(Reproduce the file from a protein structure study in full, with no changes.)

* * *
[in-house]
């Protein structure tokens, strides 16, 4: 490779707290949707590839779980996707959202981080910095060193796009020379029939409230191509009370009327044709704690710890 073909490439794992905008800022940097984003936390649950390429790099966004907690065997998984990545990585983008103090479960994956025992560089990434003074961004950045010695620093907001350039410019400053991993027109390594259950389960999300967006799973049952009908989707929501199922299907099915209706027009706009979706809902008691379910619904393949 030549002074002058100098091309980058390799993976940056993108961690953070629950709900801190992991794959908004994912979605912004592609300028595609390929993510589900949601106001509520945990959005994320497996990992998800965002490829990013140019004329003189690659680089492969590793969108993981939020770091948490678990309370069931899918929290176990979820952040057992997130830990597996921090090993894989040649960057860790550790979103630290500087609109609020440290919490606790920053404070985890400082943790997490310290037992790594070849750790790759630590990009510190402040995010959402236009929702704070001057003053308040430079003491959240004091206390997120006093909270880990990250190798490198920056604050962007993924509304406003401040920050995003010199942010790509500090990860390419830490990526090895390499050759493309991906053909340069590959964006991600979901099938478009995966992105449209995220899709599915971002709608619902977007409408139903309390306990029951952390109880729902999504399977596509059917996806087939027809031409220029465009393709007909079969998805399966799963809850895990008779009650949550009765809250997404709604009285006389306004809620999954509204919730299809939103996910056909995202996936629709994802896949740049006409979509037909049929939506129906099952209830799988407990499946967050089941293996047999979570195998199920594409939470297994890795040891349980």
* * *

[in-house]
């Protein structure tokens, strides 16, 4: 490779707290949707590839779980996707959202981080910095060193796009020379029939409230191509009370009327044709704690710890 073909490439794992905008800022940097984003936390649950390429790099966004907690065997998984990545990585983008103090479960994956025992560089990434003074961004950045010695620093907001350039410019400053991993027109390594259950389960999300967006799973049952009908989707929501199922299907099915209706027009706009979706809902008691379910619904393949 030549002074002058100098091309980058390799993976940056993108961690953070629950709900801190992991794959908004994912979605912004592609300028595609390929993510589900949601106001509520945990959005994320497996990992998800965002490829990013140019004329003189690659680089492969590793969108993981939020770091948490678990309370069931899918929290176990979820952040057992997130830990597996921090090993894989040649960057860790550790979103630290500087609109609020440290919490606790920053404070985890400082943790997490310290037992790594070849750790790759630590990009510190402040995010959402236009929702704070001057003053308040430079003491959240004091206390997120006093909270880990990250190798490198920056604050962007993924509304406003401040920050995003010199942010790509500090990860390419830490990526090895390499050759493309991906053909340069590959964006991600979901099938478009995966992105449209995220899709599915971002709608619902977007409408139903309390306990029951952390109880729902999504399977596509059917996806087939027809031409220029465009393709007909079969998805399966799963809850895990008779009650949550009765809250997404709604009285006389306004809620999954509204919730299809939103996910056909995202996936629709994802896949740049006409979509037909049929939506129906099952209830799988407990499946967050089941293996047999979570195998199920594409939470297994890795040891349980």